The List-Unsubscribe header

You may have seen on Mailman, Sympa or Lyris the use of the List-Unsubscribe header in emails. This header is not  really part of the RFC standards but it is widely recognized to provide a hint on what to do to unsubscribe from mailing lists (RFC2369 is still a proposed standard). Until recently no email client was using this header, and it was left to the reader to check his/her email headers and make use of this information, something that very few users know how to do.

Then came this announcement from Google in July 2009 that they will use this header to send back an unsubscribe email if the user reported email as spam. They would also provide a possibility for users to unsubscribe without reporting the email as spam. Google stated that they would offer this capability to senders under two conditions.  First the header must provide an email address and it may optionally contain a web link. Second, the sender must have a sufficiently good reputation and be known to process unsubscribe requests.  Google did not want to send back unwanted emails, or worst have people misuse this feature to create spam emails generated by Google.

This mechanism is a good alternative to a bulk email feedback loop, which Google Mail doesn’t provide.  It offers advantages for Genius.com customers, as well as the contacts of Genius.com customers—we want our customers to nurture their contacts by building good relationships.  Supporting this feature will also be beneficial with other webmail providers as they add support for the list-unsubscribe header.

Like most senders, we use a Variable Envelope Return Path (VERP) to be able to recognize bounces from our emails easily. From there, it is easy to have our MTA, MessageSystems, add an extra header in the email:

if envelope :contains "from" "b03-" {
  $from_envelope = envelope "from";
  ec_header_add "List-Unsubscribe" "<mailto:u${from_envelope}?subject=unsubscribe>";
}

We prepend the VERP address with “u” to differentiate it from bounces. What is left is then to have a mailbox to receive these emails and a processor to read this special mailbox and optout the contact from the correct sender list.

Our emails look like this, you see the VERP being included:

From Gmail, you need to click “show details” to display more information about the email, notably the unsubscribe link:

When a contact clicks the “Unsubscribe from this sender” link, Gmail sends a message to Genius:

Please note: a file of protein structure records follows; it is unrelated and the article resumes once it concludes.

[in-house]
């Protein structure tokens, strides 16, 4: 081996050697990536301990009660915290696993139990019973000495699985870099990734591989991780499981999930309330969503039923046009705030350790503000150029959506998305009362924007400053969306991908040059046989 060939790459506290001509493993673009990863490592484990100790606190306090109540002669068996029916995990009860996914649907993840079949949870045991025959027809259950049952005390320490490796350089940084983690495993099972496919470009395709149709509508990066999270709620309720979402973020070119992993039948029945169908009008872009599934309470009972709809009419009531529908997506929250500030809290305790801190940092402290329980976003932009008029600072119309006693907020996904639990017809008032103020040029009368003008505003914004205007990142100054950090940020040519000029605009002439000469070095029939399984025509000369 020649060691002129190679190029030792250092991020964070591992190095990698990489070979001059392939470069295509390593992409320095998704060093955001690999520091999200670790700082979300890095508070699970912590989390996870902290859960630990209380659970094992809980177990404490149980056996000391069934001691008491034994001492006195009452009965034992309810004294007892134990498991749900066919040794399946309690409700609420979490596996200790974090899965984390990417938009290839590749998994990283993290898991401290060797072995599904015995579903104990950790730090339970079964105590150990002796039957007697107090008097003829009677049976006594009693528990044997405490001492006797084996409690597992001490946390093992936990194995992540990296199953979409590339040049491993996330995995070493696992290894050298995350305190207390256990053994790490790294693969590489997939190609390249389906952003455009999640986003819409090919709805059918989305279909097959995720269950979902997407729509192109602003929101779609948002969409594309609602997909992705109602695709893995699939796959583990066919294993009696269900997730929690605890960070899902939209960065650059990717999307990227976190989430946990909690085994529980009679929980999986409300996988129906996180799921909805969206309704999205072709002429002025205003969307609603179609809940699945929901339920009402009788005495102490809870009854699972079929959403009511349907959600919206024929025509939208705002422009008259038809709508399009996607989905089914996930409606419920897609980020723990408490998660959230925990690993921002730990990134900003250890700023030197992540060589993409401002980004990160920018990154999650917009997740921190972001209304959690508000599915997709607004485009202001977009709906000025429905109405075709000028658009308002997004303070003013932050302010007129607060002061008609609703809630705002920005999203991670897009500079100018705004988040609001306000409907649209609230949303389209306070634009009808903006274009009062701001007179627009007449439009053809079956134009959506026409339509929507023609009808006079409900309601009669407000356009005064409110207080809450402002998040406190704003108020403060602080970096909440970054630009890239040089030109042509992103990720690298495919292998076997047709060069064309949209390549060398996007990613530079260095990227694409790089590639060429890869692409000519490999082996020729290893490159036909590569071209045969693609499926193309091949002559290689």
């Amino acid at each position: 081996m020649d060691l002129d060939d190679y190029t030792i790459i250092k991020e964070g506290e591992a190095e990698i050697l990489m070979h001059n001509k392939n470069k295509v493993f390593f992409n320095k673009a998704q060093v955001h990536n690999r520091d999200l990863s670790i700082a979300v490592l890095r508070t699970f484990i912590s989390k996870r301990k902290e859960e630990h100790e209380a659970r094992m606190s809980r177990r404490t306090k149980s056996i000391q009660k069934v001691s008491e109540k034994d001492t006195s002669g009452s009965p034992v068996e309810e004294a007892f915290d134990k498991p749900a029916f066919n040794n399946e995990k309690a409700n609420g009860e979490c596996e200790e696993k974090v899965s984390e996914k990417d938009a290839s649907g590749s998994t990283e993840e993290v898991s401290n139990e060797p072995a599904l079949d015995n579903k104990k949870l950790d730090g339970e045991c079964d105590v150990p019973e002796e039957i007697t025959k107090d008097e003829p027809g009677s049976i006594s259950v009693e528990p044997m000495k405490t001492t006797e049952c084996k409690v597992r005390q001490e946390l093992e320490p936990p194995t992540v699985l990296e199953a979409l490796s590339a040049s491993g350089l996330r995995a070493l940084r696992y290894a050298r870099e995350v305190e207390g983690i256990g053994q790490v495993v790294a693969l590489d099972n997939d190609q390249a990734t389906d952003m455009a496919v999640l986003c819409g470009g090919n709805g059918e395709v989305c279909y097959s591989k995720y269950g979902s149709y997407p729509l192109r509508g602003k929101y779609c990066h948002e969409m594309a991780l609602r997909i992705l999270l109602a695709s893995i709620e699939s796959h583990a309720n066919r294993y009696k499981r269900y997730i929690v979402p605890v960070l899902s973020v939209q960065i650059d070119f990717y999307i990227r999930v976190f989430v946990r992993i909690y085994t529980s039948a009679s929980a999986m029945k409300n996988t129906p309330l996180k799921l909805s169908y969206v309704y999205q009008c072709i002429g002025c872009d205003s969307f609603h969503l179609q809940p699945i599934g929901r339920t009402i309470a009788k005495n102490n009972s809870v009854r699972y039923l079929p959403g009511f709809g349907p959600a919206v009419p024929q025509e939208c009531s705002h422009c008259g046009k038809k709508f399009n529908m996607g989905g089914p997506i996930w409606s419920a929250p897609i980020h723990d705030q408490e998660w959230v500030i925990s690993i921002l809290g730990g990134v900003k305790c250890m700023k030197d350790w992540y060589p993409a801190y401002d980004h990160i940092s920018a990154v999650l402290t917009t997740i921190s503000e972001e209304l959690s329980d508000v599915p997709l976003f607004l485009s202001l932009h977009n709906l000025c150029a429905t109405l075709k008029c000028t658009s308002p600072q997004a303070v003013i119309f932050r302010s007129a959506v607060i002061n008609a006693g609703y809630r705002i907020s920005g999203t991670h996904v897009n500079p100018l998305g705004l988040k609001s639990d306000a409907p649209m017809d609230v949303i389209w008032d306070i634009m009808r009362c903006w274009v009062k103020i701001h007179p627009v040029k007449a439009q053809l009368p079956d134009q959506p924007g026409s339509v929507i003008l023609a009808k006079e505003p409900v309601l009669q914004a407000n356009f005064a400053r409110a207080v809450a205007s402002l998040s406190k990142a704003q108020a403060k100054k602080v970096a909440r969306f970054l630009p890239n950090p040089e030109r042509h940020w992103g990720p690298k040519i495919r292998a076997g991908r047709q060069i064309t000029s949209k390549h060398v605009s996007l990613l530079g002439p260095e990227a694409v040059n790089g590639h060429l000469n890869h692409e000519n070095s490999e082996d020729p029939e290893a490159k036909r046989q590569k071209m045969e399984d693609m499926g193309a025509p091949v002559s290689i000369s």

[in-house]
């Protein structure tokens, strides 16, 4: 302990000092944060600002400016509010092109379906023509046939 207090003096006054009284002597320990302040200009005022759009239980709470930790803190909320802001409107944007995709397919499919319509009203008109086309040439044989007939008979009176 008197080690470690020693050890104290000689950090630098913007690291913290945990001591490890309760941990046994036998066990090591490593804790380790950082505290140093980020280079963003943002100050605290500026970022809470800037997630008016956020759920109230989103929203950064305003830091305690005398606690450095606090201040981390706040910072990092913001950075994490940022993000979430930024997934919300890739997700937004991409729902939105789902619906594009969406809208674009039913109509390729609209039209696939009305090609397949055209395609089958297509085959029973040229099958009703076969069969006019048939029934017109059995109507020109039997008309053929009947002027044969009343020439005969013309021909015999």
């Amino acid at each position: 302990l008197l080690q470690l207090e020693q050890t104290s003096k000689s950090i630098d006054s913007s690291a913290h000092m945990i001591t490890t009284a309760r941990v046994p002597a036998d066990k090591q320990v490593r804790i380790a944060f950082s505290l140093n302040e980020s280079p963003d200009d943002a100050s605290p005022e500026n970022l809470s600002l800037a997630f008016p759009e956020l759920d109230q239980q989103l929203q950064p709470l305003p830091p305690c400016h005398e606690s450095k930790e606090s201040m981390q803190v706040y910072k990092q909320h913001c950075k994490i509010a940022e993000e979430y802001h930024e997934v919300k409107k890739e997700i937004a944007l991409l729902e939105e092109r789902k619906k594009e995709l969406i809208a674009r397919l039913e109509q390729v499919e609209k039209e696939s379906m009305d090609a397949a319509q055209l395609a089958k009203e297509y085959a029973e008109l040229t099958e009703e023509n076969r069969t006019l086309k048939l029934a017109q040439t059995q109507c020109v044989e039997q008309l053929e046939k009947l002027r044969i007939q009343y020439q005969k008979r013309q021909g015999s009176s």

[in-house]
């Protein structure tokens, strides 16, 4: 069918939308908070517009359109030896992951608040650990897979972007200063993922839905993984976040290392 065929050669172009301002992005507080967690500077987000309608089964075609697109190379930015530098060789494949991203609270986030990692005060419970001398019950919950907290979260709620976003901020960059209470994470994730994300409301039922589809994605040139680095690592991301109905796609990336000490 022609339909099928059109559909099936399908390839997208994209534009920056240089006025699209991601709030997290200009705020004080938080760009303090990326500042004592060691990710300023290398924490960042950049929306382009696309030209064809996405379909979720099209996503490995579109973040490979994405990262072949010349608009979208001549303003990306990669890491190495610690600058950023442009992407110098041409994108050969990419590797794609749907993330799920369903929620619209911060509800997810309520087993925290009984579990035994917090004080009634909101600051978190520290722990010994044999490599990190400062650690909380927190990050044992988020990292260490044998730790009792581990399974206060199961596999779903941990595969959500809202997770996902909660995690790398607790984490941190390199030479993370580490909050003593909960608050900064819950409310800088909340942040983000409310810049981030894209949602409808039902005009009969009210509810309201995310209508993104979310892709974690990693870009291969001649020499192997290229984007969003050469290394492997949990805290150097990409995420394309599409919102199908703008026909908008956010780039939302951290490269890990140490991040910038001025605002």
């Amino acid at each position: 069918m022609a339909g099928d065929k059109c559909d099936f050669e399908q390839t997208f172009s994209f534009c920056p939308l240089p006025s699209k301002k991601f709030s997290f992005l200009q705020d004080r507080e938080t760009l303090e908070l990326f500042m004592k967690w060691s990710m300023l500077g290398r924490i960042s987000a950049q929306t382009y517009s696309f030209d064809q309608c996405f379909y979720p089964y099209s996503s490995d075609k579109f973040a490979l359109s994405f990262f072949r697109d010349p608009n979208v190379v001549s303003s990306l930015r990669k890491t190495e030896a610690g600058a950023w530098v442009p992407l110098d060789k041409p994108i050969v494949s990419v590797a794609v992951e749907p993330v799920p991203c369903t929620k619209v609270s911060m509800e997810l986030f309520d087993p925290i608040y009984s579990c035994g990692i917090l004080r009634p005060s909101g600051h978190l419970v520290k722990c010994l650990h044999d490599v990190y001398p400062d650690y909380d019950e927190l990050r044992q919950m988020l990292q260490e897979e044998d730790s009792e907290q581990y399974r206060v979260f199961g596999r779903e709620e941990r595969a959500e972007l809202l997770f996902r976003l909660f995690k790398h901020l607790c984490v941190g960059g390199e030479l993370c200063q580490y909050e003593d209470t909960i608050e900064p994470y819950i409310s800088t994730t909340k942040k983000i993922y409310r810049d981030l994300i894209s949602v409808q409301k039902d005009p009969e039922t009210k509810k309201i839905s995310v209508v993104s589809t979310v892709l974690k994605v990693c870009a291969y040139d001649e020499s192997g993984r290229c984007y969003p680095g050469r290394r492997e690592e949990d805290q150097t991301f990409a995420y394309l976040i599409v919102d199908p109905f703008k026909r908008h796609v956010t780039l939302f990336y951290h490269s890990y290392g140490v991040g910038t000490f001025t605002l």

It is then easy to pick up the To: field and process the optout request. Genius always includes an unsubscribe footer in all the emails we send. Sometimes we duplicate it as a header to make it easier for the recipients, but many have learned not to trust these links. Providing another means to unsubscribe/optout where the email provider does the reputation analysis for the user is very valuable.

We have already noticed other unsubscribe emails coming from Hotmail, Comcast and Lashback users. In the case of Hotmail, it seems we receive an unsubscribe for every feedback loop email we receive. At the moment, no email client provides this feature as it would require to evaluate if the unsubscribe request is likely to be honored. Senderscore sometimes contains this assessment when evaluating a sender. With DKIM signing, this analysis could be made much simpler. We do include the List-unsubscribe header in our DKIM signature to prove it is a full part of the email.

While it is not indicated anywhere, it seems the consensus is to not send an email confirming the unsubscription. Email marketing software usually directs the unsubscriber to a page to indicate a procedure should they wants to re-subscribe later. A List-Unsubscribe header means the user has  requested not to receive any more emails. A confirmation email would be seen as just another email.

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  • http://wwwhatsup.com Joly MacFie

    Hmm

    Occasionally a spam gets through on a discussion list to my gmail – I’ve always happily hit the spam button thibking “ah this will help Google heuristics sort out spam from genuine list emails and that they would intelligently understand that if this was from a list I obviously wasn’t suggesting every mail from that list was spam – now I from this I am learning that I may very well have been auto-unsubscribing. Gmail should at least explain it and make it opt-in IMHO.

  • Franck Martin

    No, gmail does not list unsubscribe unless you say so. First for gmail to provide the unsubscribe feature it must believe the unsubscribe will be honored, second if you click on spam and gmail believes the sender honor the unsubscribe, it will offer you to still report the email as spam to google and unsubscribe or just report it as spam.
    On hotmail, when you click spam, it will send a message to the FBL registered sender to say the user has clicked on spam for this email, so stop further spam and will send an unsubscribe. To be (feedback loop) FBL registered, you must be believed to deal with spam reports appropriately.

  • http://www.onlinemediainc.biz Brooke Ingwerson

    I should say that that the data community appears to be exactly like a house of mirrors in conditions of getting hold of real truth. There may be a lot so called honest data flying all over around but from our practical knowledge it appears like it is just about all the identical rubbish. I happen to be needing for opt-in data files that I’m able to making use of for electronic mail marketing in a few targeted web based segments but what we’ve experienced until now resemble it was plainly harvested off of web sites. Many of the web logs in existence are beneficial but I come to feel dizzy just attempting to sort through all the tales of quality data.